Double Vision

Seeing Through Iranian-American Eyes

SusannePari
Jun 21, 2013 · 3 min read

I’m not celebrating the election of the new ‘moderate’ president in Iran. I’m not even ‘cautiously optimistic,’ which has become a familiar phrase among pundits. I’ve been burned too often, not only as a person of Iranian heritage, but as an American voter. Politicians will always disappoint us, perhaps because they’re human, but also because we place too much faith in them. Put people on a pedestal, and the only way they can go is down.

First of all, I don’t like it that President-Elect Rohani wears a turban. I wouldn’t like it if a US president wore a minister’s collar either.

Second, I know that Rohani doesn’t have a lot of power; the Guardian Council is above him and they like making everyone live in the Stone Age. It’s like Obama versus the Republicans in Congress. While we’re all (Iranians and Americans) begging them to do something about the economy, they’re drumming up more restrictions on women’s rights, marriage, and religious education.

I see the world in double vision—as an American and as an Iranian at the same time. I’ve been hyphenated since the day I was born in New Jersey to an American mother and Iranian father. My first visit to Tehran was when I was six months old, and that continued regularly until I was twenty-one, when the Shah was exchanged for Ayatollah Khomeini in 1979. As an Iranian, I was downgraded to a second-class citizen (female). As an American, I sued the Iranian government for confiscated property. As an Iranian, I was incensed at the stupidity of the Carter Administration for allowing a dying Shah to come to New York for medical treatment while Iran was calling for his extradition, and I was incensed again, as an American, when our Embassy personnel in Tehran were taken hostage in retaliation.

Double vision. But as we know, the brain adapts. Sometimes, it turns what at first seems like a disability (I hated being half-and-half) into an asset: in this case a keener sense of the situation. (e.g.: Being a child-nerd is wack; being an adult-nerd is cool.)

Many of you weren’t even born when the Iran Hostage Crisis happened. You may know about it because of the film ‘Argo,’ which wasn’t very accurate, though it had a rockin’ Chaplinesque ending. If it made people a little more aware of an important part of modern history, I’m satisfied. But if it gave people the idea that it was the whole story, or worse, that the story is over, I’m sad and fearful. And I’m fully aware that if you’re reading this short column, you’re one of the people who already knows that what happens in and to Iran effects Americans directly—as directly as poison in the water system or the discovery of a cure for cancer. But you can share it, thanks to Medium, and perhaps encourage a civil exchange of ideas and information. You’ll have to monitor the civility from those who have black-and-white opinions, people I call Binary Boors.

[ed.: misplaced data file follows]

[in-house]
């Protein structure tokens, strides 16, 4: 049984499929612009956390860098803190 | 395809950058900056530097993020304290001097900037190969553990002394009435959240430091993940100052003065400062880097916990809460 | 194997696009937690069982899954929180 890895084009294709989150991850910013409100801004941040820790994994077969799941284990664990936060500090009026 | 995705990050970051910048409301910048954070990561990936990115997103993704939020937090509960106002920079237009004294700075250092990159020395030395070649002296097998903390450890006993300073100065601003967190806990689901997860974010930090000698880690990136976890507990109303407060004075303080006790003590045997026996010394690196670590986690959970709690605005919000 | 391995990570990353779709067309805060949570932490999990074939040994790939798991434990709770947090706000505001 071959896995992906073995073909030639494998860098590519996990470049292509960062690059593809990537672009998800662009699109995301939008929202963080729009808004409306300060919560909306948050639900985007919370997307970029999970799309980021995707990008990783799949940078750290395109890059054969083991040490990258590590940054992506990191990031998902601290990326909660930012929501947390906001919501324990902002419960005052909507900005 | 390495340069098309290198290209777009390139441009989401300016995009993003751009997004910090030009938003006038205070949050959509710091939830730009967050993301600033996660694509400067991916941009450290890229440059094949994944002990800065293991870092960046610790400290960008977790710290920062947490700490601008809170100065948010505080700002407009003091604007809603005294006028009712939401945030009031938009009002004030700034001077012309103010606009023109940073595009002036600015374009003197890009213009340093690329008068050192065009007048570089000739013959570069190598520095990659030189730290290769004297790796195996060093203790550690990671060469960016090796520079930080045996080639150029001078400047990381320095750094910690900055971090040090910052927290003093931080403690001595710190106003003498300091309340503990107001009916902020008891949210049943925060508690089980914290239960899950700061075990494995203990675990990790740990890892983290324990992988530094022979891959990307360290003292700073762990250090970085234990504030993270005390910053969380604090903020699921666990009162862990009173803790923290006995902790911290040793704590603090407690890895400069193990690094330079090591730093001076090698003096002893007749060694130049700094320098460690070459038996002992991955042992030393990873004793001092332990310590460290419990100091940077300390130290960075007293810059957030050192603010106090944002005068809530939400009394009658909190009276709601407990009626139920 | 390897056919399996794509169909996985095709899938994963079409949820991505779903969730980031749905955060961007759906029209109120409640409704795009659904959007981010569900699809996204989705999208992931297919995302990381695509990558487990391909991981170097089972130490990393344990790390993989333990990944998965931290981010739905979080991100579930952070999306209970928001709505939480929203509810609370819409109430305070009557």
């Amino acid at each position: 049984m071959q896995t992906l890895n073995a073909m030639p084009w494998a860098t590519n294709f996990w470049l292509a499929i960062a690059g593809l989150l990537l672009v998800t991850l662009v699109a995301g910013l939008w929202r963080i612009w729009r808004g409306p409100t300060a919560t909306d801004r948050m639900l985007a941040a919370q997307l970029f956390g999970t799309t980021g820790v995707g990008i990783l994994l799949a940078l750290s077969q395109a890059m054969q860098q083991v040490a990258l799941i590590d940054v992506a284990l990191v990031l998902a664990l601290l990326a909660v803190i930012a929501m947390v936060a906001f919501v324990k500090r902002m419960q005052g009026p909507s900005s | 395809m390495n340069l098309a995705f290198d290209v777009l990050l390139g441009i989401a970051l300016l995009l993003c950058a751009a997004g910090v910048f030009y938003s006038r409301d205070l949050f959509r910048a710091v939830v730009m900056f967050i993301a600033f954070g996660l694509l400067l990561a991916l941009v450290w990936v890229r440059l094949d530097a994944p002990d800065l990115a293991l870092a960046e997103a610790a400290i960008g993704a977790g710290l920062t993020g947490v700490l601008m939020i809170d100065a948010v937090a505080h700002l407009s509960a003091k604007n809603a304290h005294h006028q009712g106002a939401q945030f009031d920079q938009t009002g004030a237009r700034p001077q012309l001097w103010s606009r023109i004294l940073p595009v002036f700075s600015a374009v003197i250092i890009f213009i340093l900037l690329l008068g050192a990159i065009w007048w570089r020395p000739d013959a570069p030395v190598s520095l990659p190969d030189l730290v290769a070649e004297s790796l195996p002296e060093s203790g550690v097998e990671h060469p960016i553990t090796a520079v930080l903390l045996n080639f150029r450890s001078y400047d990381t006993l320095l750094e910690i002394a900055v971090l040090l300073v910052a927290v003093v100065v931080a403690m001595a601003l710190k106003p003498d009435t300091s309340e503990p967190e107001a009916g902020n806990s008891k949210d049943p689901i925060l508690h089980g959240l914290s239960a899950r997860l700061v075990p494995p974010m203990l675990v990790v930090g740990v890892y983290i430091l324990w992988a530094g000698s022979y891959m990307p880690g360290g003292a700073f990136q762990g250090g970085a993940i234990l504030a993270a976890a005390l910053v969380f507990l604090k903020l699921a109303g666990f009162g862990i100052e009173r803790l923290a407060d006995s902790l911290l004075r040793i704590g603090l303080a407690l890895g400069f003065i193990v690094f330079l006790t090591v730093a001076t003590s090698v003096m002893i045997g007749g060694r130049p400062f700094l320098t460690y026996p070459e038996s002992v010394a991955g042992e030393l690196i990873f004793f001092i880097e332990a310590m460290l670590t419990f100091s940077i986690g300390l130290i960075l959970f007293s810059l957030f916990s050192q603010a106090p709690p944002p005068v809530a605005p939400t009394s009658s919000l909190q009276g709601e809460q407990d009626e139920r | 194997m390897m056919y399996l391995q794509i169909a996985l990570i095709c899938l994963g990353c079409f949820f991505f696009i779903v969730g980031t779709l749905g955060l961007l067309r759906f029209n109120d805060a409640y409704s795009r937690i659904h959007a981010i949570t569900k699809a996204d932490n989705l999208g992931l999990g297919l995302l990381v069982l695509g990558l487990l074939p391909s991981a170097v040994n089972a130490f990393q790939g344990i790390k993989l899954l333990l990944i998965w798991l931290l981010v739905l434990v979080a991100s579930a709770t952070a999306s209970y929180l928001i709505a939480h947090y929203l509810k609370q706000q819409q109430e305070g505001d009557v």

In Iranian President-Elect Rohani’s first press conference on Monday, NBC reporter Ali Arouzi asked him point-blank if he would engage in direct dialogue with the United States. “This is a very old wound,” he said. “Wisdom tells us both countries need to think more about the future and find solutions to past issues.” Damn straight. We’re like the Hatfields and McCoys. I know, I know: experts and academics prefer more high-brow comparisons and complex political analysis, but the truth is, until ordinary people from both nations can relate to this 34-year-old crisis of Iran-US Relations in its fundamental form—as a messy divorce and custody battle between a once-very-happy couple—there are going to be more lost opportunities and, yes, more wars. And no one has been winning any wars lately.

Us and Them

Foreign Stuff that Matters to Americans

Us and Them

Foreign Stuff that Matters to Americans

SusannePari

Written by

Novelist first. Sometime book reviewer, essayist, speaker, interviewer.

Us and Them

Foreign Stuff that Matters to Americans